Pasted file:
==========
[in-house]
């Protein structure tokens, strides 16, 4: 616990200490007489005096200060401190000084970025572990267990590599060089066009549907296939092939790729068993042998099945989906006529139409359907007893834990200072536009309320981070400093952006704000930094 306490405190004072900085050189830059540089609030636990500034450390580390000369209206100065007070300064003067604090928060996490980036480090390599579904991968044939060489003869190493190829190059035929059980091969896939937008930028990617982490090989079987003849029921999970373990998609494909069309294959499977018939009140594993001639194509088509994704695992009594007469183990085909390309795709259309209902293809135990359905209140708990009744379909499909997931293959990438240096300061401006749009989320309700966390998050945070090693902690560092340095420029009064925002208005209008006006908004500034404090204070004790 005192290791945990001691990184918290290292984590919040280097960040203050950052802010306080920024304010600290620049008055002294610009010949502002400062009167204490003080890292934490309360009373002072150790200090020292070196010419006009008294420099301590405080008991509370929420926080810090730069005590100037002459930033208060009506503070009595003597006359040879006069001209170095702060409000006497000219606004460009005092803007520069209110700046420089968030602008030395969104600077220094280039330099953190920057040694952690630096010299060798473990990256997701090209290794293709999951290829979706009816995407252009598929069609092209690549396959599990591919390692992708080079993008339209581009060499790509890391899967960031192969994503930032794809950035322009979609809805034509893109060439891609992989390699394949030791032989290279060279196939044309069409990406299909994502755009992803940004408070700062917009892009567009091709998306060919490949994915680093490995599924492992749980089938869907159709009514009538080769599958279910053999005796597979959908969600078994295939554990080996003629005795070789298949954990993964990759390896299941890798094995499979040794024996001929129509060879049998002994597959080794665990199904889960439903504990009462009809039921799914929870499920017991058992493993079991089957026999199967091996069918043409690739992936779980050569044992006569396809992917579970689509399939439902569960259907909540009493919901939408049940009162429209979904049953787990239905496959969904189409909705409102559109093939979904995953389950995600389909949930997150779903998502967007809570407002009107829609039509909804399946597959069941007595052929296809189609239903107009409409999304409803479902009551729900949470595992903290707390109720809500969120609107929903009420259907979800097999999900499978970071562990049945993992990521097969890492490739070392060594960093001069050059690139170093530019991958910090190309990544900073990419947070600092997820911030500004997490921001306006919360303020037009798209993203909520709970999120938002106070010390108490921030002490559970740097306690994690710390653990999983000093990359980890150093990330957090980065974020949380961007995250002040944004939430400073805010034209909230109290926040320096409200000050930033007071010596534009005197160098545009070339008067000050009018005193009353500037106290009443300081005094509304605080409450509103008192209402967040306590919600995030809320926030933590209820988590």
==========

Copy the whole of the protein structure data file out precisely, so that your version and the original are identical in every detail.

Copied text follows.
[in-house]
């Protein structure tokens, strides 16, 4: 616990200490007489005096200060401190000084970025572990267990590599060089066009549907296939092939790729068993042998099945989906006529139409359907007893834990200072536009309320981070400093952006704000930094 306490405190004072900085050189830059540089609030636990500034450390580390000369209206100065007070300064003067604090928060996490980036480090390599579904991968044939060489003869190493190829190059035929059980091969896939937008930028990617982490090989079987003849029921999970373990998609494909069309294959499977018939009140594993001639194509088509994704695992009594007469183990085909390309795709259309209902293809135990359905209140708990009744379909499909997931293959990438240096300061401006749009989320309700966390998050945070090693902690560092340095420029009064925002208005209008006006908004500034404090204070004790 005192290791945990001691990184918290290292984590919040280097960040203050950052802010306080920024304010600290620049008055002294610009010949502002400062009167204490003080890292934490309360009373002072150790200090020292070196010419006009008294420099301590405080008991509370929420926080810090730069005590100037002459930033208060009506503070009595003597006359040879006069001209170095702060409000006497000219606004460009005092803007520069209110700046420089968030602008030395969104600077220094280039330099953190920057040694952690630096010299060798473990990256997701090209290794293709999951290829979706009816995407252009598929069609092209690549396959599990591919390692992708080079993008339209581009060499790509890391899967960031192969994503930032794809950035322009979609809805034509893109060439891609992989390699394949030791032989290279060279196939044309069409990406299909994502755009992803940004408070700062917009892009567009091709998306060919490949994915680093490995599924492992749980089938869907159709009514009538080769599958279910053999005796597979959908969600078994295939554990080996003629005795070789298949954990993964990759390896299941890798094995499979040794024996001929129509060879049998002994597959080794665990199904889960439903504990009462009809039921799914929870499920017991058992493993079991089957026999199967091996069918043409690739992936779980050569044992006569396809992917579970689509399939439902569960259907909540009493919901939408049940009162429209979904049953787990239905496959969904189409909705409102559109093939979904995953389950995600389909949930997150779903998502967007809570407002009107829609039509909804399946597959069941007595052929296809189609239903107009409409999304409803479902009551729900949470595992903290707390109720809500969120609107929903009420259907979800097999999900499978970071562990049945993992990521097969890492490739070392060594960093001069050059690139170093530019991958910090190309990544900073990419947070600092997820911030500004997490921001306006919360303020037009798209993203909520709970999120938002106070010390108490921030002490559970740097306690994690710390653990999983000093990359980890150093990330957090980065974020949380961007995250002040944004939430400073805010034209909230109290926040320096409200000050930033007071010596534009005197160098545009070339008067000050009018005193009353500037106290009443300081005094509304605080409450509103008192209402967040306590919600995030809320926030933590209820988590």